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What Health Complications Should Elderly Women Get Checked For?

By Nick Paciello, 9:00 am on

Today is National Women’s Checkup Day, and Henderson 24-hour care experts want to remind family caregivers about some of the health concerns the elderly females in their lives could be at risk for. Here is a list of some serious complications your loved one should be getting screened for on a regular basis.

Osteoporosis

After menopause, a woman’s bone density can decrease due to loss of estrogen. This can lead to osteoporosis, which is responsible for approximately 70 percent of hip fractures in women over 65. A baseline bone density scan can detect osteoporosis and is recommended at age 65 and thereafter as determined by a physician. If found early, the doctor may recommend your loved one take supplements and medication to help strengthen her bones and slow the reduction in bone density.

High Blood Pressure

The risk for high blood pressure greatly increases after menopause. It affects 70 percent of women in their 60s and 70s and nearly 80 percent of women over 75. The April 2013 issue of Harvard Women’s Health Watch noted high blood pressure was a “silent killer” for women because many elderly women do not know their blood pressure numbers. Though high blood pressure rarely has symptoms, it can increase the risk of stroke and lead to kidney damage. It is vitally important for your loved one to have her blood pressure checked at least once a year. If she is already taking blood pressure medicine, she should review this with her doctor each year. 

Diabetes

High blood pressure is a risk factor for diabetes. If your loved one has high blood pressure or takes blood pressure medication, she should be screened for diabetes at regular checkups. The risk of diabetes increases with age, and approximately 25 percent of people over 65 have been diagnosed as diabetic. Diabetes can cause complications like kidney failure, vision loss, and numbness in the hands and feet. This condition affects women differently than men. Women with the disease have an increased risk of heart disease, blindness, and depression, and they are also less likely to survive a heart attack than diabetic men.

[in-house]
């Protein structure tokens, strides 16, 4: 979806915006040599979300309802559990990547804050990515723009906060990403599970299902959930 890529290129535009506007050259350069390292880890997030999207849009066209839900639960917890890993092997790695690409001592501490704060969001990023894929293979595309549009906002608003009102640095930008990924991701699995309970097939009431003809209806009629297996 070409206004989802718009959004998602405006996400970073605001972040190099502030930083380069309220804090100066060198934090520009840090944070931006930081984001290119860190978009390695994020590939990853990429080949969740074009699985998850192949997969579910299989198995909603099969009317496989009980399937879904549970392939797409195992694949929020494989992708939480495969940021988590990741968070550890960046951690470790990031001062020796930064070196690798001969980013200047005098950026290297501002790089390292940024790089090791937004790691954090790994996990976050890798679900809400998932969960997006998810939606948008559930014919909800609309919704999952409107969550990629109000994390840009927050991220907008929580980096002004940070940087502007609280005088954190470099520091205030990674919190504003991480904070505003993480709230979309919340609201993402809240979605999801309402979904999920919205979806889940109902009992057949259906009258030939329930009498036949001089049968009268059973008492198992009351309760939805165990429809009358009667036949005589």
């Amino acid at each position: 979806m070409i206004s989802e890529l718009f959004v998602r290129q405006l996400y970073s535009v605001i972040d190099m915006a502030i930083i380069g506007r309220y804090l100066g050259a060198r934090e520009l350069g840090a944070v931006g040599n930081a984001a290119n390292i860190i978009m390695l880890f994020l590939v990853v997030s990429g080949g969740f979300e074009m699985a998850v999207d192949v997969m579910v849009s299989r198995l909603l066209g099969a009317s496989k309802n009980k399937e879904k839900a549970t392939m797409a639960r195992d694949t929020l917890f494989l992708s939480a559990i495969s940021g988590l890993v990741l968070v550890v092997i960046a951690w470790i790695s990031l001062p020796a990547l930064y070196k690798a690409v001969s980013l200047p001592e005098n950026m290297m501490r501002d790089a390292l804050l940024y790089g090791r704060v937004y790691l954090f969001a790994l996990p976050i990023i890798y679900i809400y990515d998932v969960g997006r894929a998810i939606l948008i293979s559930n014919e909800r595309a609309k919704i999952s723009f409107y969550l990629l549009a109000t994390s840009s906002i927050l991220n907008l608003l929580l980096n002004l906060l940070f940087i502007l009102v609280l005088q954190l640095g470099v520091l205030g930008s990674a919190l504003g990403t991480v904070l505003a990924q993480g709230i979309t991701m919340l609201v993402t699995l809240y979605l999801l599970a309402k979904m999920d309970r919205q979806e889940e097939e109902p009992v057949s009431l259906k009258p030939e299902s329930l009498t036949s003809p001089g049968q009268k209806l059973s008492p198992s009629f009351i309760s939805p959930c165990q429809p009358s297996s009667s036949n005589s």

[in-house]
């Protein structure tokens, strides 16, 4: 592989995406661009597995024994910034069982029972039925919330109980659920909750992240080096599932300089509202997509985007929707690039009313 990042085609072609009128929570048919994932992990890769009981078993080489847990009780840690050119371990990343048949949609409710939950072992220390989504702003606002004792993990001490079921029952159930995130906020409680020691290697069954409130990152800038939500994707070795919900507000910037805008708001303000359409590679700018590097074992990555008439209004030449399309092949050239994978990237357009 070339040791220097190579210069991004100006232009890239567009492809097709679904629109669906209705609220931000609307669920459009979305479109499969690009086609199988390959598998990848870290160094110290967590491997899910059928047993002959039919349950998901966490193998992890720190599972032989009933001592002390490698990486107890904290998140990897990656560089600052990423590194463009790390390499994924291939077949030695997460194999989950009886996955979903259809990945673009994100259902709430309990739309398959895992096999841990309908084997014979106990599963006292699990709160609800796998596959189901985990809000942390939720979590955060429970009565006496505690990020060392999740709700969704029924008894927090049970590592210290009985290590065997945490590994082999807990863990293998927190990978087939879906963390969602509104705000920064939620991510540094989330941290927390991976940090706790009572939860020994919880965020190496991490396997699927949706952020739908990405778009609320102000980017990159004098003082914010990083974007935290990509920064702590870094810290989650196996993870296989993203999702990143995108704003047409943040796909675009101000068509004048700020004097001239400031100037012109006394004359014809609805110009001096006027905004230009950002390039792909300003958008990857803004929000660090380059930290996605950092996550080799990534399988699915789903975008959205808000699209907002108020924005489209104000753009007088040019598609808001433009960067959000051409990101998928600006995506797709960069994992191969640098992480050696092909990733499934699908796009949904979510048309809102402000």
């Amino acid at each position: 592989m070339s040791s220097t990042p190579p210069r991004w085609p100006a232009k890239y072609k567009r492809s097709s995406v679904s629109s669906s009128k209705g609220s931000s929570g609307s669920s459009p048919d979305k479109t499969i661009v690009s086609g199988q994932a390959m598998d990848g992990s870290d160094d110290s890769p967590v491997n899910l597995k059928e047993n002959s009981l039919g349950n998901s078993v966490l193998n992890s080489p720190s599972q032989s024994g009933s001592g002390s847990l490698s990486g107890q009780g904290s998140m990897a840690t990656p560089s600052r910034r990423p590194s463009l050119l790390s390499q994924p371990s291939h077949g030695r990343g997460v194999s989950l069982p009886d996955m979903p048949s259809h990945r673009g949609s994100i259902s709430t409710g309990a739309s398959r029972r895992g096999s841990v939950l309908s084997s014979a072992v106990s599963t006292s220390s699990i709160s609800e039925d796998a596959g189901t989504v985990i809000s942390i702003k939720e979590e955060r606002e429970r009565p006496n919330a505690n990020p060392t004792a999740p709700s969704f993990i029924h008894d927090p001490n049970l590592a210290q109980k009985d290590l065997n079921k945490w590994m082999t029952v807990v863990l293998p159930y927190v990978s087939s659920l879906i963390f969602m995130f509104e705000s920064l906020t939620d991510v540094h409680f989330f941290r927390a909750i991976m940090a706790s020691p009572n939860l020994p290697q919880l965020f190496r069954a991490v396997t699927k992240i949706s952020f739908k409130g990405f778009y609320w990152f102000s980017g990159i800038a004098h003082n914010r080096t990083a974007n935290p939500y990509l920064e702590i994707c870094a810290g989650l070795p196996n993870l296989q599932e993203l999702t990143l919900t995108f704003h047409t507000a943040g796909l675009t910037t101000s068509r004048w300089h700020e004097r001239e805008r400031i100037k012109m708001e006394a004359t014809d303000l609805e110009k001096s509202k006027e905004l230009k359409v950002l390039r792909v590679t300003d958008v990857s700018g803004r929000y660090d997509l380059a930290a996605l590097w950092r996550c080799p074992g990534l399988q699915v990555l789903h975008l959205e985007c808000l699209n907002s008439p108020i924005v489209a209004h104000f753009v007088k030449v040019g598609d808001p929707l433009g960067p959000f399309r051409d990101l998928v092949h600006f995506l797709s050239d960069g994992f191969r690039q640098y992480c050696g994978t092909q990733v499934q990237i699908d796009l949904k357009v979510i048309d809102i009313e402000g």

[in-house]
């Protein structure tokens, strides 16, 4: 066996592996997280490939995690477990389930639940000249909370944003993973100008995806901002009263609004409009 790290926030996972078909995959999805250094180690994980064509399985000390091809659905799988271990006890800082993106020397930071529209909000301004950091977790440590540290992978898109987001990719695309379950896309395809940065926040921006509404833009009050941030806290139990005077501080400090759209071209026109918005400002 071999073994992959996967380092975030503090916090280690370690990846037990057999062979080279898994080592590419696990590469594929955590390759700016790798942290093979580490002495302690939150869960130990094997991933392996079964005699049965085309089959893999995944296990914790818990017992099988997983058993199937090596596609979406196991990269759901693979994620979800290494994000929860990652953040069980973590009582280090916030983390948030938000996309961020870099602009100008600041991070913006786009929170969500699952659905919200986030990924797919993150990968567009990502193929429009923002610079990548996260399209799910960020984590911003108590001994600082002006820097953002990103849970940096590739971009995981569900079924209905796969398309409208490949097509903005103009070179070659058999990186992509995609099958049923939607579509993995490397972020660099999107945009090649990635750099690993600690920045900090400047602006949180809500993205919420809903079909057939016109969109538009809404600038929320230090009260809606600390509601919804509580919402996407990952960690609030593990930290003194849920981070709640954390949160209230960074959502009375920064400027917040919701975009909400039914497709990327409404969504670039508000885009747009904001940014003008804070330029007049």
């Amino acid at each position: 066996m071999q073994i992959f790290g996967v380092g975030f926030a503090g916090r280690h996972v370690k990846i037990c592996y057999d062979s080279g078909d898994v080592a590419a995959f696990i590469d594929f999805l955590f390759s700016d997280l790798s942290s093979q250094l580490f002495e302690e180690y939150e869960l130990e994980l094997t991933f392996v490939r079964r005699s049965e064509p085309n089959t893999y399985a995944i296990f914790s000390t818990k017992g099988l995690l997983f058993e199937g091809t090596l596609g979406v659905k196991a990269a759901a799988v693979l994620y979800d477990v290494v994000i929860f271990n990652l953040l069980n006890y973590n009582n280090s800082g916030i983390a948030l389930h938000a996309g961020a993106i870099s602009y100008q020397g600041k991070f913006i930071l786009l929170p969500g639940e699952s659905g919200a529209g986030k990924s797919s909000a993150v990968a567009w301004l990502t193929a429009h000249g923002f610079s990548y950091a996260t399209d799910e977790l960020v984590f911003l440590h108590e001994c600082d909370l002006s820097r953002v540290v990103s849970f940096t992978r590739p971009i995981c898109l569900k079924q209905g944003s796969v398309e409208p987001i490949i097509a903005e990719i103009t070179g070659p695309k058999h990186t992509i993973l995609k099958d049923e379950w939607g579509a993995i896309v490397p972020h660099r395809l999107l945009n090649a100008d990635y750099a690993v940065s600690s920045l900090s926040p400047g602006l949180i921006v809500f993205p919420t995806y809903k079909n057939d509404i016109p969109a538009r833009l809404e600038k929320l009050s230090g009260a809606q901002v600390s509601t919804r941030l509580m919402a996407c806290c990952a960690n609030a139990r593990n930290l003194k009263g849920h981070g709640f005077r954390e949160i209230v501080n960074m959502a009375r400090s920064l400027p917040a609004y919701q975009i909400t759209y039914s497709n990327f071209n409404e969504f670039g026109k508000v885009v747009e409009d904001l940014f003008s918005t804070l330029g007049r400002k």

Colon Cancer

The risk of colon cancer increases with age. Approximately 90 percent of people diagnosed with colon cancer are over age 50. Some studies have indicated inflammatory bowel disease, a risk factor for colon cancer, is more common in women than men. Research has also shown women tend to develop colon cancer at an older age than men do. It is recommended for senior women to have a colonoscopy once every 10 years beginning at age 50. This test is particularly important for women because their cancers often develop higher in the colon than men’s cancers do. Colonoscopies are the most appropriate method for detecting cancers in this area because they cannot be seen using other methods. If your loved one is unable to undergo a colonoscopy, fecal occult blood tests and sigmoidoscopies are alternative tests she can discuss with her doctor. Fecal occult blood tests can be done yearly. Whichever method your loved one chooses, she should continue colon cancer screening through age 75 as recommended by the doctor.

Breast Cancer

Breast cancer risk increases with age and is especially common after menopause. It is important for senior women to have a mammogram every 2 years from the ages of 50-74. After age 74, your loved one can decide with the doctor if she would like to continue breast cancer screening.

To learn more about the health concerns of senior women and how to reduce your loved one’s risk for various conditions, reach out to Home Care Assistance. Our caregivers are available 24/7 to provide transportation to the doctor’s office, offer timely medication reminders, and assist with many other tasks that can help your loved one remain healthy. For more information on senior care Henderson families can trust and rely on, call (702) 527-7723 today.